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Erica Galindo
Celebrating Food, Faith and Family
Last edited on: October 7, 2013.

Count Nikolaus Ludwig von Zinzendorf was from a noble German family.

While on his “Grand Tour,” in which young aristocrats were introduced to royal courts around Europe, Nicolas viewed in the Dusseldorf museum a painting by Domenico Feti depicting Christ’s suffering.

Titled “Ecce Homo” (“Behold the Man”), the painting had a caption underneath, “This have I done for you-Now what will you do for me?”

Young Count Zinzendorf was moved in a profound way.

Convicted, he came to an intensely personal faith in Christ. In 1722, he opened up his estate at Berthelsdorf, Saxony, for persecuted Christians of Europe to come and live together.

People arrived from Moravia, Bohemia (Czech Republic) and other areas, and built a village on his estate called Herrnhut.

When they started disagreeing amongst themselves, 27-year-old Count Zinzendorf began a prayer meeting, August 13, 1727, which went on 24 hours a day, seven days a week, and, with believers taking turns, the prayer meeting went on uninterrupted for over 100 years.

Count Zinzendorf stated: “I have one passion: it is Jesus, Jesus only.”

The Moravians sent out more missionaries in the next 20 years than all Christendom had in the previous 200 years.

Moravian missionaries went all over the world, including Greenland, West Indies, to American Indians, the northern shores of the Baltic, to the slaves of South Carolina, to Suriname, to Negro slaves in South America, to Tranquebar and Nicobar Islands in the East Indies, to the Copts in Egypt, to the Inuit of Labrador, and to the west coast of South Africa.

Moravian missionaries went to the colony of Georgia in America where their sincere faith greatly affected John and Charles Wesley, the founders of Methodism.

Through the Wesleys, the Moravian influence was felt by George Whitefield, who helped lead the Great Awakening Revival in the American colonies.

In 1741, Count Zinzendorf visited America, hoping to unify the various German Protestants churches in Pennsylvania.

On Christmas Eve, 1741, Count Zinzendorf founded Bethlehem, Pennsylvania. There his daughter, Benigna, organized a school which became Moravian College.

Count Zinzendorf traveled with the German Indian agent and interpreter Conrad Weiser into the wilderness to meet with Iroquois Indian chieftains, making him one of the few European noblemen to do so.

Conrad Weiser’s daughter married a young German minister, Henry Muhlenberg, one of the founders of the Lutheran Church in America.

Henry Muhlenberg became pastor of fifty German families at the Old Trappe Church in Pennsylvania, December 12, 1742.

In 1751, he founded Trinity Lutheran Church in Reading, Pennsylvania.

Henry Muhlenberg was influenced by the Pietist movement within Lutheranism which stressed that belief in Christ was more than just adhering to an orthodox doctrine but also involved an individual change of heart.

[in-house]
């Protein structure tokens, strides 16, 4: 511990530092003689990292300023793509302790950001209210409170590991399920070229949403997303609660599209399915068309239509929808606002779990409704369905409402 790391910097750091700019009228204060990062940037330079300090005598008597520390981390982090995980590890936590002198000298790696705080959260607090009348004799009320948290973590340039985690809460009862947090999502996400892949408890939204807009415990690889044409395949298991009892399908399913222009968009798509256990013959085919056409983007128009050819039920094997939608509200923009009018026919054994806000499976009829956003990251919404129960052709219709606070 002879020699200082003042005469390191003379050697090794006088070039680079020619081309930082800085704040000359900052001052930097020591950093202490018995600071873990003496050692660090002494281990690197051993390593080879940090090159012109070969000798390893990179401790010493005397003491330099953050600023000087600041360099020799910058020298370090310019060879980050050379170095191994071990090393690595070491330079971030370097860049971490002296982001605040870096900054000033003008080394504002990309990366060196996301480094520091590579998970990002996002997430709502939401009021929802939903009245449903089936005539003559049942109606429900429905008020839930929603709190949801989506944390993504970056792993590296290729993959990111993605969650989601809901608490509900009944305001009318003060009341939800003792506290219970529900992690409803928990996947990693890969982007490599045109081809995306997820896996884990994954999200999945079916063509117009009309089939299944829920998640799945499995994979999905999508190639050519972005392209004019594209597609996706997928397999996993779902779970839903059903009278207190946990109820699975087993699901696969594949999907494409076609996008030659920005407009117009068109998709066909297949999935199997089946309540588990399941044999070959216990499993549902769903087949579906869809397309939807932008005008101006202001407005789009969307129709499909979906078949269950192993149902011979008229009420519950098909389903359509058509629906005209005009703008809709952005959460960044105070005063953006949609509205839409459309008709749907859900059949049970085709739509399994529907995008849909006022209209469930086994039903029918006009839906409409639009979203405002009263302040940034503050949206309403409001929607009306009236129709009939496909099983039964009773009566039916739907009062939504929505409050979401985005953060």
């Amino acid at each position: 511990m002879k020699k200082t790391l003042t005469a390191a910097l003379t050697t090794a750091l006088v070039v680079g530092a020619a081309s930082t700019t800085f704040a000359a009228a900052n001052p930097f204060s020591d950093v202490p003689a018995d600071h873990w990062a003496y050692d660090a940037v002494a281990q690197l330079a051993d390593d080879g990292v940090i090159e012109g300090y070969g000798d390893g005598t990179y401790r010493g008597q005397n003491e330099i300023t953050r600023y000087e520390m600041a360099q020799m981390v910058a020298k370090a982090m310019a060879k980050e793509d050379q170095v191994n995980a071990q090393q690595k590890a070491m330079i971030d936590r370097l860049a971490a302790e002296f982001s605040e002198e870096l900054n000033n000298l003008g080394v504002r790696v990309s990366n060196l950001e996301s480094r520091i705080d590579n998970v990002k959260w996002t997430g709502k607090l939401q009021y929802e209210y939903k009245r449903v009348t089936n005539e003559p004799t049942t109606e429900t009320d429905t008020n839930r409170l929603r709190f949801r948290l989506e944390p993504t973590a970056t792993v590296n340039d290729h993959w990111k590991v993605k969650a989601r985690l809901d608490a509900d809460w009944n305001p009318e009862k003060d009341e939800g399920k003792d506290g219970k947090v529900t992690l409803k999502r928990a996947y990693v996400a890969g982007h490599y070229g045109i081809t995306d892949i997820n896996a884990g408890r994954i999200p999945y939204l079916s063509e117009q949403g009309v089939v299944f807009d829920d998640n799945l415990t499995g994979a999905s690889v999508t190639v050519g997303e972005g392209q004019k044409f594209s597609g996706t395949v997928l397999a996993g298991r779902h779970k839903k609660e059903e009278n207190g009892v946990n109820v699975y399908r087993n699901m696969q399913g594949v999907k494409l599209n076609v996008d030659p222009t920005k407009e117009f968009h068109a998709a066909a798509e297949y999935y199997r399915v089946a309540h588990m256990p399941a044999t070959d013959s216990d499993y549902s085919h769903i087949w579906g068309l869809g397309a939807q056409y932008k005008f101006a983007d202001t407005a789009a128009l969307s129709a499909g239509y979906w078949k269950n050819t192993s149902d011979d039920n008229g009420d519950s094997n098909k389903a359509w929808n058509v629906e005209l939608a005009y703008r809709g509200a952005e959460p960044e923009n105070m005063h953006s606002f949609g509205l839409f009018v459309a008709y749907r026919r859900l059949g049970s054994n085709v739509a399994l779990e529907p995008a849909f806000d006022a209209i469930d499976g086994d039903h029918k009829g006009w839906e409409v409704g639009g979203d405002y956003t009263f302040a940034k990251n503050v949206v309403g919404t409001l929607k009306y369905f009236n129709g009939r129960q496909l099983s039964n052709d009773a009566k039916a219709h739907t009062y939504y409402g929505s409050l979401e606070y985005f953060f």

Whereas Calvinist Puritans believed God had a will for everything including government and that it was a Christian’s duty to participate, Pietists’ strong emphasis on personal faith in Christ led some to view government as part of the fallen world which believers should avoid.

It was therefore a major step for Henry Muhlenberg’s son, John Peter Muhlenberg, pastor of Emanuel Church in Woodstock, Virginia, to join General George Washington’s army with 300 members of his church to become the 8th Virginia Regiment.

John Peter was promoted to Major-General in the Continental Army, then elected to the U.S. Congress and Senate.

Another of Henry Muhlenberg’s sons, Frederick, was pastor of a Lutheran congregation in New York. Frederick became active during the Revolution and afterwards was elected to the U.S. Congress, becoming the first Speaker of the U.S. House of Representatives.

Both John Peter and Frederick were members of the First Session of U.S. Congress which passed the First Amendment to the Constitution.

As Speaker of the House, Frederick Muhlenberg was the first signer of the Bill of Rights.

Pastor Henry Melchior Muhlenberg, who died OCTOBER 7, 1787, wrote of General George Washington at Valley Forge in “The Notebook of a Colonial Clergyman,” stating:

“I heard a fine example today, namely that His Excellency General Washington rode around among his army yesterday and admonished each to fear God, to put away wickedness…and to practice Christian virtues.”

Rev. Muhlenberg continued:

“From all appearances General Washington does not belong to the so-called world of society, for he respects God’s Word, believes in the atonement through Christ, and bears himself in humility and gentleness.

Therefore, the Lord God has also singularly, yea, marvelously preserved him from harm in the midst of countless perils, ambuscades, fatigues, etc., and has hitherto graciously held him in his hand as a chosen vessel.”




William J. Federer is a nationally known speaker, best-selling author, and president of Amerisearch, Inc., a publishing company dedicated to researching America’s noble heritage.

To learn more about the author please visit  William Federer


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